Even oil patch veterans who have been through many business cycles are rattled by the rapid decline in oil prices, and its implications for the companies and people in the energy industry. Eighteen months ago, with three-digit oil, optimism and swagger prevailed, with the unconventional boom going full blast and expectations for robust deepwater activity unchecked. But it is 2015, and the industry’s psychic and economic indicators are clouded in uncertainty. And as the saying goes, investment flees uncertainty, especially in the offshore sector, where large investments are required.
The rig picture. Major oil companies usually plan their activities on a long-term horizon measured in decades, not years. But as oil prices dropped through their $75/bbl and $60/bbl break-even points on the way to $40 crude, most operators made the short-term decision to cut their E&P budgets by 20% or more.
As a result, the offshore rig count has tumbled, just as new generations of deepwater rigs are coming onto the market. As of late August, only 31 rigs were drilling in the Gulf of Mexico, down from 64 a year ago, according to Baker Hughes. Quest Offshore recently reported that 236 fifth-to-seventh-generation floating rigs, including 75 drillships, are part of the global supply or under construction. At least another 100 older-generation floaters were available earlier this year.
Only about 175 floaters are on contract. Floater day rates have declined from as much as $650,000/day to $250,000/day. Utilization rates have dropped to around 80% for floaters and even lower for jackups. Quest reports that one-third of the fifth-to-seventh-generation rigs will roll off their contracts by the end of 2016, making the oversupply even worse.
Drilling contractors have responded by retiring less-capable older rigs, negotiating with shipyards to stretch out delivery of new rigs, and by offering rate reductions to extend current contracts. Contractors also have gone through rounds of layoffs, or like Hercules, filed for Chapter 11 bankruptcy. At least 60 floaters have been scrapped already or are cold-stacked. As many as 140 more may need to be scrapped. Moody’s announced on Aug. 25 that it is seriously considering downgrading the credit of 11 offshore contractors “in light of … adverse industry affects and the prolonged nature of this challenging operating environment.”
Quest forecasts that rig attrition will continue, and that floating rig supply and demand will meet sometime in 2017. This is in synch with conventional wisdom that the industry will have to withstand a year of hard times before production drops to meet demand, and oil prices recover. This may be an astute assessment of what lies ahead, or it may be wishful thinking.
What lease sale? The lukewarm interest in August 2015’s Western Gulf of Mexico Lease Sale 246 was another sign that oil company decision-makers are taking a wait-and-see-attitude amid low commodity prices. Only five companies submitted bids for acreage on the Outer Continental Shelf offshore Texas. A total of $22.7 million in high bids was offered for 33 tracts, comprised of 190,080 acres, out of 4,083 blocks and 21.9 million acres on auction. A single company, BHP Billiton Petroleum, submitted 26 bids for a total of $16.3 million. “The continuing drop in oil prices, and low natural gas prices, obviously affect industry’s short-term investment decisions,” said BOEM Director Abigail Ross Hopper after the sale.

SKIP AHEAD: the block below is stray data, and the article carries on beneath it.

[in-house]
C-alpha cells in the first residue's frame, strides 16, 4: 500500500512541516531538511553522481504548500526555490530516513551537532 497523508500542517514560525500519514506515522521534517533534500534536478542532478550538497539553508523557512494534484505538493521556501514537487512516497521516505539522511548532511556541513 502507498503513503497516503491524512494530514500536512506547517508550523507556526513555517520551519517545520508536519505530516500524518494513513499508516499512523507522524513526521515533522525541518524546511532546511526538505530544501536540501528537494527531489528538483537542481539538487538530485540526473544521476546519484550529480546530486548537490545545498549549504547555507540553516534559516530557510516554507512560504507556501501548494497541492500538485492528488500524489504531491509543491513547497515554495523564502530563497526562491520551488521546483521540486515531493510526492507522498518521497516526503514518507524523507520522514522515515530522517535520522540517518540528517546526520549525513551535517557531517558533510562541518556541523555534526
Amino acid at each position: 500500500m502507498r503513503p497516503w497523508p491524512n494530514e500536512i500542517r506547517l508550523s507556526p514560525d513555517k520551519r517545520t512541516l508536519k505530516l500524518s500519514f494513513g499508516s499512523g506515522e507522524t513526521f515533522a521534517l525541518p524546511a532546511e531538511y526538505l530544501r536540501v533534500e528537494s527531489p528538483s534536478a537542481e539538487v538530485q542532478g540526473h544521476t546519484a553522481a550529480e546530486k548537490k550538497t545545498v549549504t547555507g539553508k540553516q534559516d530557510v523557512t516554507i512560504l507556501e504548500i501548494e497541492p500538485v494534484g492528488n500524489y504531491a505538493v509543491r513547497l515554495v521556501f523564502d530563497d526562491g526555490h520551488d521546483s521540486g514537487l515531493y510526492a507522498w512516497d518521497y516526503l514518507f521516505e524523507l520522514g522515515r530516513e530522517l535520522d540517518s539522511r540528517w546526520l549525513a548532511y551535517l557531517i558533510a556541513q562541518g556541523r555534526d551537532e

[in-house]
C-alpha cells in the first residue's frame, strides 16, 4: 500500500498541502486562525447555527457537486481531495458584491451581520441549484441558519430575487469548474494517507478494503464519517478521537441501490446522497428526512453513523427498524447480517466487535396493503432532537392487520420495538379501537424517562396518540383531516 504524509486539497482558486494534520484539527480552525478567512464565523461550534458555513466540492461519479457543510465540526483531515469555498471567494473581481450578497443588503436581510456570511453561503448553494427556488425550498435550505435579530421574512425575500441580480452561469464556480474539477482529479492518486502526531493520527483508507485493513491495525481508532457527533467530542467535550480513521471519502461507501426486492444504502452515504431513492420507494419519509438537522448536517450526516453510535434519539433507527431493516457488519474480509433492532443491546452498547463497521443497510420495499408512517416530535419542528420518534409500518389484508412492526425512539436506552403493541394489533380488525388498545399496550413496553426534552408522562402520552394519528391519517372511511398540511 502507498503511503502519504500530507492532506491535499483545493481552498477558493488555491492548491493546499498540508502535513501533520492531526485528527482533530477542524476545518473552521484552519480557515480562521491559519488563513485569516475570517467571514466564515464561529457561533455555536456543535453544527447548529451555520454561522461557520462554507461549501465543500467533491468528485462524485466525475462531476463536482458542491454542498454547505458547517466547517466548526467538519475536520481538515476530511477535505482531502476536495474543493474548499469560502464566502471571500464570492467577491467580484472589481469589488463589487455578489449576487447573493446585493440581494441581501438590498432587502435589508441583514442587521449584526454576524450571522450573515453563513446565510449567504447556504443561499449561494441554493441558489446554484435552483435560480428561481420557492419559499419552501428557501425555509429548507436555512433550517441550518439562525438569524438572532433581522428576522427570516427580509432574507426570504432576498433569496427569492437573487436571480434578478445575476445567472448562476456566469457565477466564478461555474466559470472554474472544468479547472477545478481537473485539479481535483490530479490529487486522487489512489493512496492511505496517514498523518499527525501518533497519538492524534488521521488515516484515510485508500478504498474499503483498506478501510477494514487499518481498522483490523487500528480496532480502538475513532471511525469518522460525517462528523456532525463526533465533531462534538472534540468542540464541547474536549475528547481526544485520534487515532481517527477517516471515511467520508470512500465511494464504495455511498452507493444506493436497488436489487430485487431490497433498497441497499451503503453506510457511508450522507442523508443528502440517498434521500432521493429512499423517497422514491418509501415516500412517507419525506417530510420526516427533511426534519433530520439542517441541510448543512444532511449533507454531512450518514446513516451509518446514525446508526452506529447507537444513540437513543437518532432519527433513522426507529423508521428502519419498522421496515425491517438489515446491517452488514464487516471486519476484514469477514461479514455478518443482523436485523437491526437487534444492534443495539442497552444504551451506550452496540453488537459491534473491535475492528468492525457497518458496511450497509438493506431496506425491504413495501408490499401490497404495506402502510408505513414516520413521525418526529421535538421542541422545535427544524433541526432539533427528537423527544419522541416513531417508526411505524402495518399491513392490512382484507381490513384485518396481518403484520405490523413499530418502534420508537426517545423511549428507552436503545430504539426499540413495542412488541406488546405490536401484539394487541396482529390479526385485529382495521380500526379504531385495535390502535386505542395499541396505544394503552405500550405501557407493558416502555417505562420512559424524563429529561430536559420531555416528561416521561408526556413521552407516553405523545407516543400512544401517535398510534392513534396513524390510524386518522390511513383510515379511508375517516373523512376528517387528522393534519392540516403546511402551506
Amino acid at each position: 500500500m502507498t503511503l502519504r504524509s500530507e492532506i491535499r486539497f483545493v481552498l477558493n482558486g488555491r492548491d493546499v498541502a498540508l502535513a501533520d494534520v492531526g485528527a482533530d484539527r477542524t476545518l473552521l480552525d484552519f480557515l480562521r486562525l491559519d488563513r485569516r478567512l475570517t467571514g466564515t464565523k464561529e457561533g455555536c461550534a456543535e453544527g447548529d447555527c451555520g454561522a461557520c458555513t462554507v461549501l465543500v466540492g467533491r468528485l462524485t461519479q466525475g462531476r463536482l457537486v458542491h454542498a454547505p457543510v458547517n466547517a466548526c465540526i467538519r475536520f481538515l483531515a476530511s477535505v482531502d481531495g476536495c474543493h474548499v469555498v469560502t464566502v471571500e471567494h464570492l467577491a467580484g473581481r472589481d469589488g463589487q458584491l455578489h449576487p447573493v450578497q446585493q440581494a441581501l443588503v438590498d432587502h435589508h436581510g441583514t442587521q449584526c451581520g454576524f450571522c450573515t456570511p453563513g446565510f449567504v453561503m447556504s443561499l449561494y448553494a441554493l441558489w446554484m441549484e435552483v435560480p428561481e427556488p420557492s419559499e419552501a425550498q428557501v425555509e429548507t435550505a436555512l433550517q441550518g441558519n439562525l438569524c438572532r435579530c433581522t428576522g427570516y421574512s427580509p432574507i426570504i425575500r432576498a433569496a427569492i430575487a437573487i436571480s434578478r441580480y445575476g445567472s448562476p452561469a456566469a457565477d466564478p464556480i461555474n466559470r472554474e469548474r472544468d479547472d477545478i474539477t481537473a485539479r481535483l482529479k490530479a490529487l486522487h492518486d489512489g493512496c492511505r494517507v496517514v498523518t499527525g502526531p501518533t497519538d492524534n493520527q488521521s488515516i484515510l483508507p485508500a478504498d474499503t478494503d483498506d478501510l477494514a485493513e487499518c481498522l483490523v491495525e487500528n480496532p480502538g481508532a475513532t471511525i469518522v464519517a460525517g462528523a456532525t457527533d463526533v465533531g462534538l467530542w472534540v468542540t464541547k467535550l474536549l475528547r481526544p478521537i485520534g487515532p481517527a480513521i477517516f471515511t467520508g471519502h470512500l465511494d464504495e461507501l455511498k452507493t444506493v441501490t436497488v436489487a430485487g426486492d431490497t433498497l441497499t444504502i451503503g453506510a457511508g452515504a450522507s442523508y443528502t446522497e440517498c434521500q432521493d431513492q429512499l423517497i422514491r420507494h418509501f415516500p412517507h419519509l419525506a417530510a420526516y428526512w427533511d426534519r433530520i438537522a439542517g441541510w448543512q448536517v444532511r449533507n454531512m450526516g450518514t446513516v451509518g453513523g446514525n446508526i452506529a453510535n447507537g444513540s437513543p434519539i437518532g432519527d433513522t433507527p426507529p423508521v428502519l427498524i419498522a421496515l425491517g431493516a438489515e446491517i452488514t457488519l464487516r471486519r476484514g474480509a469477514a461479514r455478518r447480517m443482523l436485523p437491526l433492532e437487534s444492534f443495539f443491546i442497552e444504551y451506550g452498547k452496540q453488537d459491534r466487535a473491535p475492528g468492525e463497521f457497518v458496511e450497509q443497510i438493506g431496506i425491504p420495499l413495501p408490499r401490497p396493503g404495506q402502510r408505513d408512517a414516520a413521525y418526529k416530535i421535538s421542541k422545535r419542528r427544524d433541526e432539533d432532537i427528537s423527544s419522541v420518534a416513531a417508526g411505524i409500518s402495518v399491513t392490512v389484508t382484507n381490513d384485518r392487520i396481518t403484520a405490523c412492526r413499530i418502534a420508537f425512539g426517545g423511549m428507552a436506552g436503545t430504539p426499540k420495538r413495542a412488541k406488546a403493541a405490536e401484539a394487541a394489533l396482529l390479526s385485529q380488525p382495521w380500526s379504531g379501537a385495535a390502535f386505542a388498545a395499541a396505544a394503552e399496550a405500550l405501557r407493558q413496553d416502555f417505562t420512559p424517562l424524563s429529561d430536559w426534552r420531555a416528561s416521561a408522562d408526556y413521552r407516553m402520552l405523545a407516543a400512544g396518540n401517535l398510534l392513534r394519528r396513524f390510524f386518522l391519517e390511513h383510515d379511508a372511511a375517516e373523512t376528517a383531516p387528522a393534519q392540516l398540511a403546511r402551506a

In contrast, Western Gulf of Mexico Lease Sale 238, conducted in August 2014, received $110 million in high bids on 81 tracts. Five earlier Gulf of Mexico lease sales garnered a combined $2.3 billion in bids.
One could argue that the Western Gulf of Mexico is away from the most active, central part of the Gulf, and that the recent sale may not be the best indicator of the industry’s intention to explore and develop deepwater reserves. You may recall that the last Central Gulf Lease Sale on March 18 also was disappointing, receiving the lowest number of bids since 1986. The tepid response by Western Gulf bidders is another sign that operators’ hesitation may delay exploration enough to endanger reserve replacement by the early 2020s.
Collaboration and consolidation. Even before the oil price decline, operators and service companies were looking for more efficient ways to develop challenging subsea fields. In 2013, Schlumberger and Cameron International formed the OneSubsea JV, creating a separate business unit with a combination of reservoir, downhole and seafloor technology and expertise. Subsequently, Baker Hughes and Aker Solutions formed an alliance in 2014, and FMC Technologies and Technip formed the Forsys JV in 2015, to achieve similar goals of improving development and delivery of subsea technology.
The OneSubsea JV resulted in a profitable business focused on standardizing subsea systems, which helped operators solve complex problems. It gave Cameron a welcome boost, as its other product lines experienced pressure from customers to reduce the cost, and limit the scope, of current and future projects.
Apparently, both companies appreciated the synergy of the OneSubsea venture. On Aug. 26, Schlumberger and Cameron jointly announced a definitive merger agreement in a deal valued at $14.8 billion. “We believe that the next technical breakthrough will be achieved through the integration of Schlumberger’s reservoir and well technologies, with Cameron’s leadership in surface, drilling, processing and flow control technologies,” said Schlumberger CEO Paal Kibsgaard.
This combination, following the Halliburton-Baker Hughes merger, is part of a transformation of the industry landscape, which will displace and disorient many people, but also will drive efficiency, innovation and eventually create new opportunities.
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